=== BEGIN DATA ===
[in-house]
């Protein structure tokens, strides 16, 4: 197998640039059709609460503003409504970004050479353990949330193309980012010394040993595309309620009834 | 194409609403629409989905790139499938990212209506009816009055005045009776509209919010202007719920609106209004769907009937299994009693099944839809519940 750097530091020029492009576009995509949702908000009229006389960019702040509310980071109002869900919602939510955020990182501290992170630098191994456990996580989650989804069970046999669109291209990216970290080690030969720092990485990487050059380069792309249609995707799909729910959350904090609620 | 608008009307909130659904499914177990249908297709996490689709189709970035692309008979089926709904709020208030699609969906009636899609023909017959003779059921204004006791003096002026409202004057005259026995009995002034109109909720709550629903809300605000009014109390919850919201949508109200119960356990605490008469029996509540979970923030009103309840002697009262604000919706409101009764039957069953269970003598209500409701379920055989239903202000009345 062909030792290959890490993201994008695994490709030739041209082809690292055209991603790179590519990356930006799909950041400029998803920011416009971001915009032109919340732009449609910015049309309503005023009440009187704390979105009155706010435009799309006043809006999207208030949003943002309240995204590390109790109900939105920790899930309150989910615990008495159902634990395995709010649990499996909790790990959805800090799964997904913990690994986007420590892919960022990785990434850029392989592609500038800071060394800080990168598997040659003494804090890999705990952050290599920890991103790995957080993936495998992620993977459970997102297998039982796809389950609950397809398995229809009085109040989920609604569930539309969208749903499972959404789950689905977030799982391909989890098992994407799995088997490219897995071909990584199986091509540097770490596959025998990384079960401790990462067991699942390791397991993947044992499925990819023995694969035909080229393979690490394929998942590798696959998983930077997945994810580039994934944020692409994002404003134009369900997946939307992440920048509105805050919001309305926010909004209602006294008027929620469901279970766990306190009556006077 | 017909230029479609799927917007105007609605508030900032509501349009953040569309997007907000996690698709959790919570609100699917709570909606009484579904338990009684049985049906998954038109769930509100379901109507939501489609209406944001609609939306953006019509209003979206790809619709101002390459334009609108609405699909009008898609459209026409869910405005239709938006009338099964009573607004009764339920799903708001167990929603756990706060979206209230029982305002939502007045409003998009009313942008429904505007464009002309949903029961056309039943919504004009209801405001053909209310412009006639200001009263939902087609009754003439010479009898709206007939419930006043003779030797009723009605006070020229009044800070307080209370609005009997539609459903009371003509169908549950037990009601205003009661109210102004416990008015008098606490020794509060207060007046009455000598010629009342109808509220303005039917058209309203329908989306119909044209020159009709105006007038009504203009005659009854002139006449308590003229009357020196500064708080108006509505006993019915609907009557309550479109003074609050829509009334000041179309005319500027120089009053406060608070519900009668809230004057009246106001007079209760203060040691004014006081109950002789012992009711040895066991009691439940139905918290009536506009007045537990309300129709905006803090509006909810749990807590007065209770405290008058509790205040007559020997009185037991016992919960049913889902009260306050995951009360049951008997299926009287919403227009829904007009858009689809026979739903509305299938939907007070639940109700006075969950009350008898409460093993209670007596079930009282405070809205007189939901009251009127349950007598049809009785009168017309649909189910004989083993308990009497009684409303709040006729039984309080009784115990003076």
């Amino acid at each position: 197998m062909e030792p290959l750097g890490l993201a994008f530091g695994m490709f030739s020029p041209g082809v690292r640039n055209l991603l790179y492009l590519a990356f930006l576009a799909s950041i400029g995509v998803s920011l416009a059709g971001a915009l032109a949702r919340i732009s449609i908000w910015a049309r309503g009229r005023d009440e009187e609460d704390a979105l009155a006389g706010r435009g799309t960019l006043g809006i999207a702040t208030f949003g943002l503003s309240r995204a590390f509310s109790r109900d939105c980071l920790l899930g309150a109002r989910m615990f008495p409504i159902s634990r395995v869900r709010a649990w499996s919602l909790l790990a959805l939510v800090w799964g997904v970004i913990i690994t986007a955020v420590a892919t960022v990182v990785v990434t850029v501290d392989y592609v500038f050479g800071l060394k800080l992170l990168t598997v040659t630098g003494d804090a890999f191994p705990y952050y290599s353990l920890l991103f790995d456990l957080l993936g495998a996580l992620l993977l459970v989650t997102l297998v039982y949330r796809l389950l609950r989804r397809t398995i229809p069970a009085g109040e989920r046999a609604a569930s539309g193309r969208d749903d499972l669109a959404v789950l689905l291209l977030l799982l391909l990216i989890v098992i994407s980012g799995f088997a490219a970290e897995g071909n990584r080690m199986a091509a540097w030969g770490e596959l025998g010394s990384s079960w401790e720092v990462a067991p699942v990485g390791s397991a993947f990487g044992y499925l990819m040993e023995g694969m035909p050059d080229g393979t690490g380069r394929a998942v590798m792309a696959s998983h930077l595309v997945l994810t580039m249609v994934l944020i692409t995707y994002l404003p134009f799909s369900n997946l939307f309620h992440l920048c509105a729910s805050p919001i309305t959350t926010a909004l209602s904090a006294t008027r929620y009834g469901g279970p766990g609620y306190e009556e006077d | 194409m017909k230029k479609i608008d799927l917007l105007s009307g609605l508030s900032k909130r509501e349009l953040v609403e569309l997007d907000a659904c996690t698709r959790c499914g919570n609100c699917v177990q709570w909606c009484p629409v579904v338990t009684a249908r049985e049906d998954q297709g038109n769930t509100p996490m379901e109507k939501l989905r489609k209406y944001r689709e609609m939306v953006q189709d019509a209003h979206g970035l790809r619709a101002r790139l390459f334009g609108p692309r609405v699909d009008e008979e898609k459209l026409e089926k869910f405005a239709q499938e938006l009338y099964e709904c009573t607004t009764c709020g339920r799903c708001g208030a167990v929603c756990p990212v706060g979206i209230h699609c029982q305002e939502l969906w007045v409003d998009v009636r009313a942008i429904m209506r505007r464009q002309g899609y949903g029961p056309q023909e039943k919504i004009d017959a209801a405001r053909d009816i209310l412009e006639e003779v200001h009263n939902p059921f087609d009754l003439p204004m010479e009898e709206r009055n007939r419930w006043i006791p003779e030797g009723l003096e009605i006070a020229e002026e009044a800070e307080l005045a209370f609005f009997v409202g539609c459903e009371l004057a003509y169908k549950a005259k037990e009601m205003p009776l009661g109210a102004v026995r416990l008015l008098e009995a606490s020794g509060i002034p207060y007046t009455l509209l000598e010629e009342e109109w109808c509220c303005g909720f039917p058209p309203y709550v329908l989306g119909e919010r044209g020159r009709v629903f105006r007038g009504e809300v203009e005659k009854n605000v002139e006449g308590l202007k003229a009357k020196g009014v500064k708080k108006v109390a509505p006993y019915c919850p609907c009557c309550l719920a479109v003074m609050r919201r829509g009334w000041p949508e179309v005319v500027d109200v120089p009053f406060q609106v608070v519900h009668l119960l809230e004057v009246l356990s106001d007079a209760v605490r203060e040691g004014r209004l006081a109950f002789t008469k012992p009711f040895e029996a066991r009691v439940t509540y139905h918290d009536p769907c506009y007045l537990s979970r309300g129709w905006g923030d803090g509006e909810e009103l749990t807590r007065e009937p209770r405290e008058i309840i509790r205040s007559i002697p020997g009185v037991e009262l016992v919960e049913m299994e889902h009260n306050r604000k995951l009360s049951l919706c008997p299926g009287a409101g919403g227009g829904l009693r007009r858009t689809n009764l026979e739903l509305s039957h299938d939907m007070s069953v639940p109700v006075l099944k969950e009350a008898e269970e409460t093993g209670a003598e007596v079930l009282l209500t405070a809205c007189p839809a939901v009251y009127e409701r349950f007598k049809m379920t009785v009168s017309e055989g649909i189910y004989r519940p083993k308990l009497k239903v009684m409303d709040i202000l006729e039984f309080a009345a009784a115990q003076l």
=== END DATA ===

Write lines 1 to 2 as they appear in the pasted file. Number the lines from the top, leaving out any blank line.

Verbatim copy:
[in-house]
């Protein structure tokens, strides 16, 4: 197998640039059709609460503003409504970004050479353990949330193309980012010394040993595309309620009834 | 194409609403629409989905790139499938990212209506009816009055005045009776509209919010202007719920609106209004769907009937299994009693099944839809519940 750097530091020029492009576009995509949702908000009229006389960019702040509310980071109002869900919602939510955020990182501290992170630098191994456990996580989650989804069970046999669109291209990216970290080690030969720092990485990487050059380069792309249609995707799909729910959350904090609620 | 608008009307909130659904499914177990249908297709996490689709189709970035692309008979089926709904709020208030699609969906009636899609023909017959003779059921204004006791003096002026409202004057005259026995009995002034109109909720709550629903809300605000009014109390919850919201949508109200119960356990605490008469029996509540979970923030009103309840002697009262604000919706409101009764039957069953269970003598209500409701379920055989239903202000009345 062909030792290959890490993201994008695994490709030739041209082809690292055209991603790179590519990356930006799909950041400029998803920011416009971001915009032109919340732009449609910015049309309503005023009440009187704390979105009155706010435009799309006043809006999207208030949003943002309240995204590390109790109900939105920790899930309150989910615990008495159902634990395995709010649990499996909790790990959805800090799964997904913990690994986007420590892919960022990785990434850029392989592609500038800071060394800080990168598997040659003494804090890999705990952050290599920890991103790995957080993936495998992620993977459970997102297998039982796809389950609950397809398995229809009085109040989920609604569930539309969208749903499972959404789950689905977030799982391909989890098992994407799995088997490219897995071909990584199986091509540097770490596959025998990384079960401790990462067991699942390791397991993947044992499925990819023995694969035909080229393979690490394929998942590798696959998983930077997945994810580039994934944020692409994002404003134009369900997946939307992440920048509105805050919001309305926010909004209602006294008027929620469901279970766990306190009556006077 | 017909230029479609799927917007105007609605508030900032509501349009953040569309997007907000996690698709959790919570609100699917709570909606009484579904338990009684049985049906998954038109769930509100379901109507939501489609209406944001609609939306953006019509209003979206790809619709101002390459334009609108609405699909009008898609459209026409869910405005239709938006009338099964009573607004009764339920799903708001167990929603756990706060979206209230029982305002939502007045409003998009009313942008429904505007464009002309949903029961056309039943919504004009209801405001053909209310412009006639200001009263939902087609009754003439010479009898709206007939419930006043003779030797009723009605006070020229009044800070307080209370609005009997539609459903009371003509169908549950037990009601205003009661109210102004416990008015008098606490020794509060207060007046009455000598010629009342109808509220303005039917058209309203329908989306119909044209020159009709105006007038009504203009005659009854002139006449308590003229009357020196500064708080108006509505006993019915609907009557309550479109003074609050829509009334000041179309005319500027120089009053406060608070519900009668809230004057009246106001007079209760203060040691004014006081109950002789012992009711040895066991009691439940139905918290009536506009007045537990309300129709905006803090509006909810749990807590007065209770405290008058509790205040007559020997009185037991016992919960049913889902009260306050995951009360049951008997299926009287919403227009829904007009858009689809026979739903509305299938939907007070639940109700006075969950009350008898409460093993209670007596079930009282405070809205007189939901009251009127349950007598049809009785009168017309649909189910004989083993308990009497009684409303709040006729039984309080009784115990003076």